How much life insurance should you have?
Having the right amount of coverage is key to a solid financial plan for some people. Why did I say just for some people? Let’s take a look at your insurance needs and how much you may need.
If you die prematurely, life insurance is in place to take care of your financial responsibilities. Your beneficiaries get a lump-sum payment that they can use any way they choose. Often survivors pay off the mortgage and other debts, then invest the remaining money to create a steady income.
Ask yourself? Do you need any life insurance at all?
Many people really don’t need any life insurance. If you aren’t financially responsible for anyone else, you may not need life insurance. Or, if your children are grown and on their own that’s another reason to reconsider your need for life insurance.
But, what if you are financially responsible for your family?
Life insurance is an important piece of the financial planning puzzle if you still have a young family or are financially responsible for people in your life.
When trying to figure out how much life insurance people take their income, multiply it by a random number, and use that to determine how much coverage they need. You’ll get a much more accurate accounting of how much insurance you need if you think about your cost of living (now and in the future) rather than focusing on your income.
What are your costs?
The simplest way to figure out how much coverage you need is to work backwards. First, figure out what it costs your family to live each month, including monthly savings. Let’s say you spend $4,000 a month on living expenses and taxes and put away another $1,000 a month for retirement and other savings needs. That’s $5,000 a month or $60,000 a year.
Let’s say your spouse brings home $20,000 a year and would continue working if you die. That means your family is going to need to find another $40,000 to pay the rest of their expenses.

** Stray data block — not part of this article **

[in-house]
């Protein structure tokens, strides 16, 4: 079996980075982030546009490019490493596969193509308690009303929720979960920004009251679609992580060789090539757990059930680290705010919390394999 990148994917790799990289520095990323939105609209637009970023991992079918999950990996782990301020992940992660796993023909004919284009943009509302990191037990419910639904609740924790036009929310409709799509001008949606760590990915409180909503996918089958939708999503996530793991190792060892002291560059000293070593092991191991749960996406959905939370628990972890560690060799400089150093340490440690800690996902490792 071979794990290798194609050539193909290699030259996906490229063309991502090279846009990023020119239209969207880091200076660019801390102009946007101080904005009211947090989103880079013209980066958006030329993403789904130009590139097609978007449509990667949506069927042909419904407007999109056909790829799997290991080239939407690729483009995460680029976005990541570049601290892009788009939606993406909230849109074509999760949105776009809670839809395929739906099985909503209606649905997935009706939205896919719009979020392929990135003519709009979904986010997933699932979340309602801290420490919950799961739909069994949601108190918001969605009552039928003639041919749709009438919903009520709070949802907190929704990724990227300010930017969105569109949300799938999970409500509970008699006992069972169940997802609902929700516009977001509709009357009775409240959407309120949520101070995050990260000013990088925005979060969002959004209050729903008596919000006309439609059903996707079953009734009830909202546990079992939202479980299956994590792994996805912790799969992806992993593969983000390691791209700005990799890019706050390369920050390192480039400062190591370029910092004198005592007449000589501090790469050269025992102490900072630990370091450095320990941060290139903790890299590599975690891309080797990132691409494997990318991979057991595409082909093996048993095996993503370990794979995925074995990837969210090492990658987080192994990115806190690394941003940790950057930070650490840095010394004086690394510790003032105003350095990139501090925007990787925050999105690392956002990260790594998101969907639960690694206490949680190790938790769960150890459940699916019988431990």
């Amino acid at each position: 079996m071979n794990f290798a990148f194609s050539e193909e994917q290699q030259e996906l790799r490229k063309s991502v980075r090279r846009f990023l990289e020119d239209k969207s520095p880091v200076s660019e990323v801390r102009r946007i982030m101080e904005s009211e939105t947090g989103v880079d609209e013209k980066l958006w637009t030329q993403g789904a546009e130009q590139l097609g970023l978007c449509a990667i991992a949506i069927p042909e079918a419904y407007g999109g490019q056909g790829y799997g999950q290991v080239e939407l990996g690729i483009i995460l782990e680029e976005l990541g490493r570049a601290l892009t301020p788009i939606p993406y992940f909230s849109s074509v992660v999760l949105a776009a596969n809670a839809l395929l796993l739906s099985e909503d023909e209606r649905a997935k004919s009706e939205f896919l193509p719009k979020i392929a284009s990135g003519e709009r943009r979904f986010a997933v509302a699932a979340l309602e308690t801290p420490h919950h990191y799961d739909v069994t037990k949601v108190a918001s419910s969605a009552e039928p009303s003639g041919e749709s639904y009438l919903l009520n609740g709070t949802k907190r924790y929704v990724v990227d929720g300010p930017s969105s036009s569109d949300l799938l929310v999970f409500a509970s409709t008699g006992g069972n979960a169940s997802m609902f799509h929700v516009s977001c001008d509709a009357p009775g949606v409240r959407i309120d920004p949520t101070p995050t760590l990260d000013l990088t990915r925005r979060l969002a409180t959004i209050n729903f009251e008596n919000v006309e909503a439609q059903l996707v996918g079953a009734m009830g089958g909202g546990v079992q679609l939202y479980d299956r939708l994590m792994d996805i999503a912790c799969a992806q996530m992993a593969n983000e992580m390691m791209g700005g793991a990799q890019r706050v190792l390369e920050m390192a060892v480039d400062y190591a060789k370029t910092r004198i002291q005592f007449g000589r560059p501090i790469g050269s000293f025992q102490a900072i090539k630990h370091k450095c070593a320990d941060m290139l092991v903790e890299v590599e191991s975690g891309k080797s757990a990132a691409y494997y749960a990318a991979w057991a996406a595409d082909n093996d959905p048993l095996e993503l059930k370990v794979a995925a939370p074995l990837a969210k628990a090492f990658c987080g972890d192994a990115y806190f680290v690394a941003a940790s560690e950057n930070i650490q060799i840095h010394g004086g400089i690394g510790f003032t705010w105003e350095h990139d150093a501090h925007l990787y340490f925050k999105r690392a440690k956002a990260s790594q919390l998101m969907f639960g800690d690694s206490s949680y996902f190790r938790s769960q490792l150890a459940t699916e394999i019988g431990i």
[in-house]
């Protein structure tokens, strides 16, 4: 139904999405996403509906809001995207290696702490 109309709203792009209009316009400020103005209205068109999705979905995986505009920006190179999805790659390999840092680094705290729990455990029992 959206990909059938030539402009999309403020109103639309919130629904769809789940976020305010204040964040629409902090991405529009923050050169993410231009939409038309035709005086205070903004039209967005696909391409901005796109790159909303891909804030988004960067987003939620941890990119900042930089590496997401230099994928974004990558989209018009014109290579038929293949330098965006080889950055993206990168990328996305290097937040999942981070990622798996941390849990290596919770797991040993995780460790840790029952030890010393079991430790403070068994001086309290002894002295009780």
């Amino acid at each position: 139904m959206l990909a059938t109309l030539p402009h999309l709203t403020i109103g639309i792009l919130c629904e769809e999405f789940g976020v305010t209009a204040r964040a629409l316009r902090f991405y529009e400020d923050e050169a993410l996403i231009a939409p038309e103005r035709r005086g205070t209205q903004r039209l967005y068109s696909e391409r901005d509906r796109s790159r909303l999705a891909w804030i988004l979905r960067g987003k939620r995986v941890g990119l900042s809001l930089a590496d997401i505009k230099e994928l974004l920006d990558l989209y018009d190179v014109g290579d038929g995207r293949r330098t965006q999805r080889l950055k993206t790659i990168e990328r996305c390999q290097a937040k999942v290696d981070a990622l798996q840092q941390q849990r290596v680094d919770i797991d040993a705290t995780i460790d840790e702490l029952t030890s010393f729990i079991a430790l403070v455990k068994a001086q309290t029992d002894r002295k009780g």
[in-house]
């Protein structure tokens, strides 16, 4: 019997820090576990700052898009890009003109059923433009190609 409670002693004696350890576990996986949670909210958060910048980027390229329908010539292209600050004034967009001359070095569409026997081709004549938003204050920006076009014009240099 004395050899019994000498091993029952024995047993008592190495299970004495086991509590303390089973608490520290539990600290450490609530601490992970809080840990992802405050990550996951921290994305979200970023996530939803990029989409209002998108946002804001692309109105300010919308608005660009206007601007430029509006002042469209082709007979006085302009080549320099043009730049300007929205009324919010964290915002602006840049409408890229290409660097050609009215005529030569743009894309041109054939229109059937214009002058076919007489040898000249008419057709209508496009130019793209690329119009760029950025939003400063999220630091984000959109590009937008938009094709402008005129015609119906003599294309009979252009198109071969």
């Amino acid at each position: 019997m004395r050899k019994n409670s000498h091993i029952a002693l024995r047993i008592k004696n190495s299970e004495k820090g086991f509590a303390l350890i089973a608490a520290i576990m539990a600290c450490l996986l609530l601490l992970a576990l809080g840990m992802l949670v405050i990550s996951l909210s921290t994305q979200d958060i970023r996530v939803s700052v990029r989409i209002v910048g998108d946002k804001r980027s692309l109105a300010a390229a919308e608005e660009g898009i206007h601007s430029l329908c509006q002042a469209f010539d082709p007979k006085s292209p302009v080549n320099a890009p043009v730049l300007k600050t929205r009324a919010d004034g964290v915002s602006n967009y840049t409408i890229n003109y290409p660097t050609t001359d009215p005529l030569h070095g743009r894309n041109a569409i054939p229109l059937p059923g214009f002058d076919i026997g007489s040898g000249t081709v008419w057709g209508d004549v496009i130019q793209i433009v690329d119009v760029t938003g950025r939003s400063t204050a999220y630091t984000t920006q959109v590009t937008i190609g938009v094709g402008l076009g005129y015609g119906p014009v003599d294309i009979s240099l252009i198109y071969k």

Now let’s do some math. Take that $40,000 (which is the annual shortfall) and divide it by 4% to determine how much capital would be required to earn $40,000. Why divide by 4%? Because we are going to assume that your survivors could earn 4% on the money over the long run after you die.
It’s true that the bank isn’t paying 4% right now, but your family may invest your insurance proceeds in something other than the bank?
If you do that math, you’ll come up with $1,000,000. That’s the amount of money your family will need to invest in order to generate $40,000 a year if they could invest at a rate of 4%. Is that the amount of insurance you need to buy? No, because it’s not enough!
Add to this $1,000,000 any debts you want to pay off if you die. For example, let’s say you have a mortgage of $200,000 and other debts of $25,000. If we add these three numbers together we get $1,225,000. If we keep things very simple that’s the amount of life insurance you need. If you have a solid financial plan in place, you should probably buy $1,225,000 term insurance that would last until you retire. In other words, if you are 45 today and plan on retiring at 65, a 20 year term policy might be the ticket.
What about other expenses like college education, home repairs, replacing old automobiles and travel? In a perfect world, your spending and saving number already includes these expenses. But if you have some large outlays in the future that you haven’t been saving for, it’s best to add those costs into this exercise.
What about the impact of inflation?
The younger you are the more you have to be concerned about inflation. Even modest increases add up. That means that your survivors are going to have to come up with more and more money just to maintain their current standard of living as the years go by. The good news is that doesn’t have to be a problem.
If your family invests prudently, they should be able to withdraw 4% of the proceeds each year and bump it up annually to cover the costs of inflation.
In order to determine how much life insurance you need, start by figuring out how much you contribute annually towards your family’s living costs. Take that number and divide by 4%. Then add other big ticket expenses that your family will need to pay for down the road and subtract out any savings you have that isn’t targeted for other purposes.
This calculation isn’t exact. But it’s an exercise nonetheless. And, it’s a lot better than guessing or ignoring this very important topic.
Give us a call to determine if you have the right type of life insurance and if it will cover your family’s cost of living